Книга: Beginning Android

HTTP Operations via Apache HttpComponents

HTTP Operations via Apache HttpComponents

The HTTPClient component of HttpComponents handles all HTTP requests on your behalf. The first step to using HttpClient is, not surprisingly, to create an HttpClient object. Since HttpClient is an interface, you will need to actually instantiate some implementation of that interface, such as DefaultHttpClient.

Those requests are bundled up into HttpRequest instances, with different HttpRequest implementations for each different HTTP verb (e.g., HttpGet for HTTP GET requests). You create an HttpRequest implementation instance, fill in the URL to retrieve and other configuration data (e.g., form values if you are doing an HTTP POST via HttpPost), then pass the method to the client to actually make the HTTP request via execute().

What happens at this point can be as simple or as complicated as you want. You can get an HttpResponse object back, with response code (e.g., 200 for OK), HTTP headers, and the like. Or, you can use a flavor of execute() that takes a ResponseHandler<String> as a parameter — the net result there being that execute() returns just the String representation of the request body. In practice, this is not a recommended approach, because you really should be checking your HTTP response codes for errors. However, for trivial applications, like book examples, the ResponseHandler<String> approach works just fine.

For example, let’s take a look at the Internet/Weather sample project. This implements an activity that retrieves weather data for your current location from the National Weather Service (Note: this probably only works in the US). That data is converted into an HTML page, which is poured into a WebKit widget for display. Rebuilding this demo using a ListView is left as an exercise for the reader. Also, since this sample is relatively long, we will only show relevant pieces of the Java code here in this chapter, though you can always download the full source from the CommonsWare Web site.[29]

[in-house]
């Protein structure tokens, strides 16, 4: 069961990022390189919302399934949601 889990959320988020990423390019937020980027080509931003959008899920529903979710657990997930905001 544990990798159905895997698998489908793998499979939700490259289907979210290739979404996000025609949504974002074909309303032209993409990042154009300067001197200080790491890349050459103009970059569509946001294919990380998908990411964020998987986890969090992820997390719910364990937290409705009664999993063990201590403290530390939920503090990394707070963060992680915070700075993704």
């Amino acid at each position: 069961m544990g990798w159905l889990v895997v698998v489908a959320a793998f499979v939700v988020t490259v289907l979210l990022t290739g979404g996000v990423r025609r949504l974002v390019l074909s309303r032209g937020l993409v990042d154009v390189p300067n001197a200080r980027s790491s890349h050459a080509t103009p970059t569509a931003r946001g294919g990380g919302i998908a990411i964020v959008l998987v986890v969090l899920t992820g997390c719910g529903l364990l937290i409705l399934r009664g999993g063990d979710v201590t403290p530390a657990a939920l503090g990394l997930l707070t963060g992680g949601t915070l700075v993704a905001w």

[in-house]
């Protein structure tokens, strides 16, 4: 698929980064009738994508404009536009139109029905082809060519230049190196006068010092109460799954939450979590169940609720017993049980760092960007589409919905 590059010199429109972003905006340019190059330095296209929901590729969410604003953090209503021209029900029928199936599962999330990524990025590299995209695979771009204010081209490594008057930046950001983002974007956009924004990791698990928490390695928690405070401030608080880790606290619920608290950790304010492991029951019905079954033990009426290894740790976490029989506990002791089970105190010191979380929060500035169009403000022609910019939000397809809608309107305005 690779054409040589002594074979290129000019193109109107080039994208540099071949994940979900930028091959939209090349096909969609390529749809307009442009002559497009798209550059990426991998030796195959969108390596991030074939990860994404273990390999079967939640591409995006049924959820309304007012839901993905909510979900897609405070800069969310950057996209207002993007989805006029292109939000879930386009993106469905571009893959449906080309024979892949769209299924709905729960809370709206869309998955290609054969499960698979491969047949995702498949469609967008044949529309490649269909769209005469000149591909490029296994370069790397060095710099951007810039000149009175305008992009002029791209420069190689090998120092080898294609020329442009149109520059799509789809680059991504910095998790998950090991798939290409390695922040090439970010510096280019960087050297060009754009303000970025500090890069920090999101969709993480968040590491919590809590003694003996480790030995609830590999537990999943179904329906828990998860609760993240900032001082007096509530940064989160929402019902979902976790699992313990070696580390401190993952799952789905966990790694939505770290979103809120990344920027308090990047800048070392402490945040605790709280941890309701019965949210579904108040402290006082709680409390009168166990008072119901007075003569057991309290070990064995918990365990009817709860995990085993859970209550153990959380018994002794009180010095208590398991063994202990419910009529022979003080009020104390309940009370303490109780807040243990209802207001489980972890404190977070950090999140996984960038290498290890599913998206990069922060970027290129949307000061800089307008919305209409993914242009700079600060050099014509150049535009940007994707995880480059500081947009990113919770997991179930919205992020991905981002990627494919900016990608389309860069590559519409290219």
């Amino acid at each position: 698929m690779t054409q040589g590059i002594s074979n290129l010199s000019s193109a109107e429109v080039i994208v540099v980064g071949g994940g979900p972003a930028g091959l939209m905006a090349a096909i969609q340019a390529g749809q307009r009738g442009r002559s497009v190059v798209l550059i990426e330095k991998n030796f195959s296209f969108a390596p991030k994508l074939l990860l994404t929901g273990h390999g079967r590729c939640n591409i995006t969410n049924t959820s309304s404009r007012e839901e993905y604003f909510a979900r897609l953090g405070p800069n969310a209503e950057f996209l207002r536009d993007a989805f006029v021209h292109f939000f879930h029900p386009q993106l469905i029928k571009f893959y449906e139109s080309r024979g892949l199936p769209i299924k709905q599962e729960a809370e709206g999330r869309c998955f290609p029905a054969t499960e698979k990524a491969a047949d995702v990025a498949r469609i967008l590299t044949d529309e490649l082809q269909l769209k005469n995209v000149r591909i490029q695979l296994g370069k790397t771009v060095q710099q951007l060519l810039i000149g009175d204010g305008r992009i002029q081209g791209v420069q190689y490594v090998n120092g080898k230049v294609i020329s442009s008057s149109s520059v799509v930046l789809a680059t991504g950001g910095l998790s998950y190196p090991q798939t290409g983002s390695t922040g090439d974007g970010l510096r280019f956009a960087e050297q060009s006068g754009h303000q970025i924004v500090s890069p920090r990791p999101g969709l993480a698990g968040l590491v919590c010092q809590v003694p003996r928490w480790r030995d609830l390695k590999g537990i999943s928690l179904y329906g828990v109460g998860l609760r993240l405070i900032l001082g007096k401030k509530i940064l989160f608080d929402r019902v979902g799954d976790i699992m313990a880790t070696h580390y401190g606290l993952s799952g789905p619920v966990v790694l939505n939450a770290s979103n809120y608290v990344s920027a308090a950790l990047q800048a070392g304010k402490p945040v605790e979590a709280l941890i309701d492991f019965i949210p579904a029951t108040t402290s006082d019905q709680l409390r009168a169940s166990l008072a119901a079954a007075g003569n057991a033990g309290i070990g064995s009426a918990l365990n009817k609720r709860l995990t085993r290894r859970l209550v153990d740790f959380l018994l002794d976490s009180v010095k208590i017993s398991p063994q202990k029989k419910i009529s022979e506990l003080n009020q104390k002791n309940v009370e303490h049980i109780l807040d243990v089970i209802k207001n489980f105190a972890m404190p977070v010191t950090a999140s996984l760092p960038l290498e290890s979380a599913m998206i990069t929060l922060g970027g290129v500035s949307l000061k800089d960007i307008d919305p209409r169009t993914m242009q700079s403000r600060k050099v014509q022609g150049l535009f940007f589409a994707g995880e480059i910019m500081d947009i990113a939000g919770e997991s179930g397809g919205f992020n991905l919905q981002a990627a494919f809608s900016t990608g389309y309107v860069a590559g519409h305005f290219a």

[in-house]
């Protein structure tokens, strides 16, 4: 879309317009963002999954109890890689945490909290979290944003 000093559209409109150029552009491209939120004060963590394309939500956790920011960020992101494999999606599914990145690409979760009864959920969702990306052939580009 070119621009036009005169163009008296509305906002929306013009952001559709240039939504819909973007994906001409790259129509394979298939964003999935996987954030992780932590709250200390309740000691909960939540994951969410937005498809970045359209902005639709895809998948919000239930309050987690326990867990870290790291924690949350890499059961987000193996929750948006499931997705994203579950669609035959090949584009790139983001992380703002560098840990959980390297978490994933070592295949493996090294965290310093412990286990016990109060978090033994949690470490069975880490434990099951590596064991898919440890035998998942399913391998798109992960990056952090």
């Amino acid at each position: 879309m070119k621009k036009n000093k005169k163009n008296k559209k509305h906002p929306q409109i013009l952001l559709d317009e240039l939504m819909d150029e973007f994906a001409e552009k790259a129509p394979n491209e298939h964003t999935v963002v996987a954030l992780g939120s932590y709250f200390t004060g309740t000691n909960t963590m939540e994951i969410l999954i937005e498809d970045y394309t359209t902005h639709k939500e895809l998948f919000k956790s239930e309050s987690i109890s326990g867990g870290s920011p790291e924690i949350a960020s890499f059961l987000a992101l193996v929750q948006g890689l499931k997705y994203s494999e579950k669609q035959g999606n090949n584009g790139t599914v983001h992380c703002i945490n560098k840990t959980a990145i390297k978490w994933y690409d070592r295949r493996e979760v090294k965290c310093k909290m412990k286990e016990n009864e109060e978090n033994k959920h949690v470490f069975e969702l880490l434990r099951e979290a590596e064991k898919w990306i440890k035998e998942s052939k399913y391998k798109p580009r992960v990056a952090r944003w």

To make this a bit more interesting, we use the Android location services to figure out where we are… sort of. The full details of how that works is described in Chapter 33.

In the onResume() method, we toggle on location updates, so we will be informed where we are now and when we move a significant distance (10km). When a location is available — either at the start or based on movement — we retrieve the National Weather Service data via our updateForecast() method:

private void updateForecast(Location loc) {
 String url = String.format(format, loc.getLatitude(), loc.getLongitude());
 HttpGet getMethod = new HttpGet(url);
 try {
  ResponseHandler<String> responseHandler = new BasicResponseHandler();
  String responseBody = client.execute(getMethod, responseHandler);
  String page = generatePage();
  browser.loadDataWithBaseURL(null, page, "text/html",
   "UTF-8", null);
 } catch (Throwable t) {
  Toast.makeText(this, "Request failed: " + t.toString(), 4000).show();

The updateForecast() method takes a Location as a parameter, obtained from the location update process. For now, all you need to know is that Location sports getLatitude() and getLongitude() methods that return the latitude and longitude of the device’s position, respectively.

We hold the URL to the National Weather Service XML in a string resource, and pour in the latitude and longitude at runtime. Given our HttpClient object created in onCreate(), we populate an HttpGet with that customized URL, then execute that method. Given the resulting XML from the REST service, we build the forecast HTML page (see “Parsing Responses”) and pour that into the WebKit widget. If the HttpClient blows up with an exception, we provide that error as a Toast.

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